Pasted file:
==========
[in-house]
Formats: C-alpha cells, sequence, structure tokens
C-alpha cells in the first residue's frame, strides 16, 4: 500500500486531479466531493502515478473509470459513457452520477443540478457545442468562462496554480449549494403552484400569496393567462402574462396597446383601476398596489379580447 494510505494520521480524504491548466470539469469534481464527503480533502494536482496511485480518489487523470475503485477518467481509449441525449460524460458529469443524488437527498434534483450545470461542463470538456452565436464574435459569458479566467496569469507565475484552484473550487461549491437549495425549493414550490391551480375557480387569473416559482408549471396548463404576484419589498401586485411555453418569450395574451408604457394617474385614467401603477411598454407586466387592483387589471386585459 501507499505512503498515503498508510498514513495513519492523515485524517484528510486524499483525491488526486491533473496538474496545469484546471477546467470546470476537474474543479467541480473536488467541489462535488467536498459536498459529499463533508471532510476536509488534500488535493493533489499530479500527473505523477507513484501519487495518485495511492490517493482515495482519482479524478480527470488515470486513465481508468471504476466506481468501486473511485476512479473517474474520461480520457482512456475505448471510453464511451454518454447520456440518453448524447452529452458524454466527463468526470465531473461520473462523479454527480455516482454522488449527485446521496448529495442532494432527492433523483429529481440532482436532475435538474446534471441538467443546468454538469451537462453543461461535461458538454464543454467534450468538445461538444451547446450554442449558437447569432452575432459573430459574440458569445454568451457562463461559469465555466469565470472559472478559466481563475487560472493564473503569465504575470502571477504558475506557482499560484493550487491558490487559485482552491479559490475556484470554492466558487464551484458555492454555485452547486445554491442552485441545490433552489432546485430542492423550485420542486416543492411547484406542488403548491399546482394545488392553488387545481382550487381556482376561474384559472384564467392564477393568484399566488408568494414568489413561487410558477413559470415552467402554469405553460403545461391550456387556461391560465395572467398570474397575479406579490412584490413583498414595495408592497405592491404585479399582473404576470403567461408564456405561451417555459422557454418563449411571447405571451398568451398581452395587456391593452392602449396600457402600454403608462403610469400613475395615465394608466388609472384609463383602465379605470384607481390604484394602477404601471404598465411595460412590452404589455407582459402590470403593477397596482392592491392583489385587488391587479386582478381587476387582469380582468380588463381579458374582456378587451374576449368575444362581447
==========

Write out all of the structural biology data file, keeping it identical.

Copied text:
[in-house]
Formats: C-alpha cells, sequence, structure tokens
C-alpha cells in the first residue's frame, strides 16, 4: 500500500486531479466531493502515478473509470459513457452520477443540478457545442468562462496554480449549494403552484400569496393567462402574462396597446383601476398596489379580447 494510505494520521480524504491548466470539469469534481464527503480533502494536482496511485480518489487523470475503485477518467481509449441525449460524460458529469443524488437527498434534483450545470461542463470538456452565436464574435459569458479566467496569469507565475484552484473550487461549491437549495425549493414550490391551480375557480387569473416559482408549471396548463404576484419589498401586485411555453418569450395574451408604457394617474385614467401603477411598454407586466387592483387589471386585459 501507499505512503498515503498508510498514513495513519492523515485524517484528510486524499483525491488526486491533473496538474496545469484546471477546467470546470476537474474543479467541480473536488467541489462535488467536498459536498459529499463533508471532510476536509488534500488535493493533489499530479500527473505523477507513484501519487495518485495511492490517493482515495482519482479524478480527470488515470486513465481508468471504476466506481468501486473511485476512479473517474474520461480520457482512456475505448471510453464511451454518454447520456440518453448524447452529452458524454466527463468526470465531473461520473462523479454527480455516482454522488449527485446521496448529495442532494432527492433523483429529481440532482436532475435538474446534471441538467443546468454538469451537462453543461461535461458538454464543454467534450468538445461538444451547446450554442449558437447569432452575432459573430459574440458569445454568451457562463461559469465555466469565470472559472478559466481563475487560472493564473503569465504575470502571477504558475506557482499560484493550487491558490487559485482552491479559490475556484470554492466558487464551484458555492454555485452547486445554491442552485441545490433552489432546485430542492423550485420542486416543492411547484406542488403548491399546482394545488392553488387545481382550487381556482376561474384559472384564467392564477393568484399566488408568494414568489413561487410558477413559470415552467402554469405553460403545461391550456387556461391560465395572467398570474397575479406579490412584490413583498414595495408592497405592491404585479399582473404576470403567461408564456405561451417555459422557454418563449411571447405571451398568451398581452395587456391593452392602449396600457402600454403608462403610469400613475395615465394608466388609472384609463383602465379605470384607481390604484394602477404601471404598465411595460412590452404589455407582459402590470403593477397596482392592491392583489385587488391587479386582478381587476387582469380582468380588463381579458374582456378587451374576449368575444362581447